The use of earth goes back to the earliest days of architecture. It was only with the advent of industrialization processes that the material was replaced and discarded, and associated with primitive ways of building. Environmental concerns and the pressures of climate change have been rescuing the material, which is carbon-neutral, and it has returned to the center of architecture’s interest.
Clay Rotunda by students of the MAS ETH DFAB, together with researchers of Gramazio Kohler Research, is ongoing research that has acted as a catalyst for the knowledge transfer between research and industry and is giving new meaning and investigating new ways —more efficient and durable— to build with earth.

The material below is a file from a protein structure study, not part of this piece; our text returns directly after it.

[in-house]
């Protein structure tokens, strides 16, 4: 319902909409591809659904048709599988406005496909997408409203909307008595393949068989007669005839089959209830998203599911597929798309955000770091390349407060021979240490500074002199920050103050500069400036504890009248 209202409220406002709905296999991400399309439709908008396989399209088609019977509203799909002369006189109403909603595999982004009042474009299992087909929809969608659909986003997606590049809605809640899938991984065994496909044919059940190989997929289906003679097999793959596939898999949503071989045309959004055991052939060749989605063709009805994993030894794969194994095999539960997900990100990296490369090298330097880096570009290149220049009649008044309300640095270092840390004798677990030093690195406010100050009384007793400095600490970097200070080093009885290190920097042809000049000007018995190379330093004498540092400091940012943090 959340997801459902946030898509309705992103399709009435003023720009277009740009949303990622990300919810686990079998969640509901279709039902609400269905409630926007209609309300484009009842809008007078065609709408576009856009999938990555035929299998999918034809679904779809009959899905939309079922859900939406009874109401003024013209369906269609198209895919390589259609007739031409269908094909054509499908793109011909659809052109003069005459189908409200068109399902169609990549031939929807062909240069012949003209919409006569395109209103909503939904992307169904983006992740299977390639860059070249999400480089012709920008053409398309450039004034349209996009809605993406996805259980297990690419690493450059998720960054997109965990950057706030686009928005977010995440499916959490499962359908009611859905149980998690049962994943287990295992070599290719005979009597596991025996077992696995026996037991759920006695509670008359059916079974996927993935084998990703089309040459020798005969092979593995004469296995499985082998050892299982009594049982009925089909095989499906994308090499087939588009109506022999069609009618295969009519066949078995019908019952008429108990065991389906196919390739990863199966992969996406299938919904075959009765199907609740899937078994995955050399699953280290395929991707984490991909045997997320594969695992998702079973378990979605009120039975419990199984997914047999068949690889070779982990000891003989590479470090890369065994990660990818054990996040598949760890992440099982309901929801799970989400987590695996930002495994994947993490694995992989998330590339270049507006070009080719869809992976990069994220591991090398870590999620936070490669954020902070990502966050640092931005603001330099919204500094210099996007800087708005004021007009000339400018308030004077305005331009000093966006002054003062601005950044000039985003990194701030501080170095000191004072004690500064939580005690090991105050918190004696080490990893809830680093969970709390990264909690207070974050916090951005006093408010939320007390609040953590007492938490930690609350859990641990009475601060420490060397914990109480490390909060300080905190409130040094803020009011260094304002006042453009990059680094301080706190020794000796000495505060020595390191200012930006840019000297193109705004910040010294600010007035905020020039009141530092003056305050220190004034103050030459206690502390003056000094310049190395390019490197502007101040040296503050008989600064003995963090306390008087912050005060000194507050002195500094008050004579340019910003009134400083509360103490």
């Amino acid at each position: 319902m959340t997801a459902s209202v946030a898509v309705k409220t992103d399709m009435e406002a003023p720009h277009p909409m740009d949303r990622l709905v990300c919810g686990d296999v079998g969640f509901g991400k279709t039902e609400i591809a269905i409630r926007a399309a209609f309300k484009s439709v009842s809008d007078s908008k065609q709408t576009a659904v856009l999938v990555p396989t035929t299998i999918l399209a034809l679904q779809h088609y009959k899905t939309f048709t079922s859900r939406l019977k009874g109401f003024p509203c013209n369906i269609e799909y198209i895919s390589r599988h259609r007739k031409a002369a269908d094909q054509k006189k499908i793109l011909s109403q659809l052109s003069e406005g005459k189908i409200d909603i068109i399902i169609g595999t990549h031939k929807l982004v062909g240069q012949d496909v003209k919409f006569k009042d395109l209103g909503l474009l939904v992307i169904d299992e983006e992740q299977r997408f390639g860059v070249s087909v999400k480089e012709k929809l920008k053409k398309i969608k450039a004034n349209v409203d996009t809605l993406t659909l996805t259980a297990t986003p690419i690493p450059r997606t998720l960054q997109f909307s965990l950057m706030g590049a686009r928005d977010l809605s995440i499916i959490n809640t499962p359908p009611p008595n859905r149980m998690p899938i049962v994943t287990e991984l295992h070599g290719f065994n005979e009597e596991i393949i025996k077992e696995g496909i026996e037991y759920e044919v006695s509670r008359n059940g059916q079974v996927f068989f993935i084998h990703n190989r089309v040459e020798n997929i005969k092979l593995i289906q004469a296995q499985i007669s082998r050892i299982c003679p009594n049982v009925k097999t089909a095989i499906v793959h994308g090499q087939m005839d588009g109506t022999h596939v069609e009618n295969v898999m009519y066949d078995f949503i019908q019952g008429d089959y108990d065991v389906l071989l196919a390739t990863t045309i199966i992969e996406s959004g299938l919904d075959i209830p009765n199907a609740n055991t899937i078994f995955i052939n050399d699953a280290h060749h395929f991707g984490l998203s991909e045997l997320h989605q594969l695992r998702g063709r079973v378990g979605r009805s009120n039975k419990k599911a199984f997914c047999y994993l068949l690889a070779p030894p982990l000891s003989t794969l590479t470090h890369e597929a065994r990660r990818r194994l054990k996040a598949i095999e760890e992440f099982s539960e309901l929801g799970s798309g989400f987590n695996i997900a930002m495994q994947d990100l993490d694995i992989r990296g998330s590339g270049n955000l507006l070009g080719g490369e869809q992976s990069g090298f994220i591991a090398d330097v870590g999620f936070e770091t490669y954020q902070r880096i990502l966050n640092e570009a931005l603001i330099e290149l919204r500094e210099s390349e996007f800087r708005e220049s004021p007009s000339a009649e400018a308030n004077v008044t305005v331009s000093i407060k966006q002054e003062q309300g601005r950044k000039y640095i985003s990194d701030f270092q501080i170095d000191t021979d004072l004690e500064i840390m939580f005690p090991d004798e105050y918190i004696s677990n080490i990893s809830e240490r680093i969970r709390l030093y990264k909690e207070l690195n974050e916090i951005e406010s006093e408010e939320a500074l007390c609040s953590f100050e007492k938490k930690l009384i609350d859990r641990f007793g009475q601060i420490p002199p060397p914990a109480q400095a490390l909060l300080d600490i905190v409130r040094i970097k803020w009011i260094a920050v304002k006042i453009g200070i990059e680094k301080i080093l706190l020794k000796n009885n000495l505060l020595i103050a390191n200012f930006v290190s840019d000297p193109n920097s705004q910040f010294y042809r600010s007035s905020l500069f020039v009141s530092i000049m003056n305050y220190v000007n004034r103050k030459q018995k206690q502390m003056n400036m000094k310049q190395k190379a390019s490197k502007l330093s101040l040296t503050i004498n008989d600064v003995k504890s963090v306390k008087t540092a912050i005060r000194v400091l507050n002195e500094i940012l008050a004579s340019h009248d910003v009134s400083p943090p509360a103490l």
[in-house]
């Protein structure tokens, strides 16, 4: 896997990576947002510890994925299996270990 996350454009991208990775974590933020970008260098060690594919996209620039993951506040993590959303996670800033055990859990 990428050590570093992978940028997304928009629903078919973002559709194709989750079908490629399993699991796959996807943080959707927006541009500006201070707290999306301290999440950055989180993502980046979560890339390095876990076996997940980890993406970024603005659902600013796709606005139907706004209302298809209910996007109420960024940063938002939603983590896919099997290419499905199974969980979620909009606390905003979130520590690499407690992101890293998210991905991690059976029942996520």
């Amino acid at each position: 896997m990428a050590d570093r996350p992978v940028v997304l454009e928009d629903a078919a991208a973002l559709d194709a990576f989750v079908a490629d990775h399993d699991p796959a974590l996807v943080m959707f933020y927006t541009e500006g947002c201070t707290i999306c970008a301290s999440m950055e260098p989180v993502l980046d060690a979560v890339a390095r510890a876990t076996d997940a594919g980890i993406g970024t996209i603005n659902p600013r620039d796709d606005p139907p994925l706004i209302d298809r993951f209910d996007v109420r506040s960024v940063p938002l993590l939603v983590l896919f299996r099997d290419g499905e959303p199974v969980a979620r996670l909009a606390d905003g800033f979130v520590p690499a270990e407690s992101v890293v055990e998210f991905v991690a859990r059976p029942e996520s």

This project combines clay with an in-situ robotic fabrication process by controlled pressing of clay cylinders to form interlocking aggregations. Built on-site with more than 30,000 soft clay bricks over 50 days, Clay Rotunda has a diameter of almost 11 meters and reaches a height of 5 meters with just unreinforced clay. The compression of about 60% of the original height assures a strong and interlocking aggregation, leading to a soft bond that expresses both the plasticity of the material and the dynamic forces of the construction process.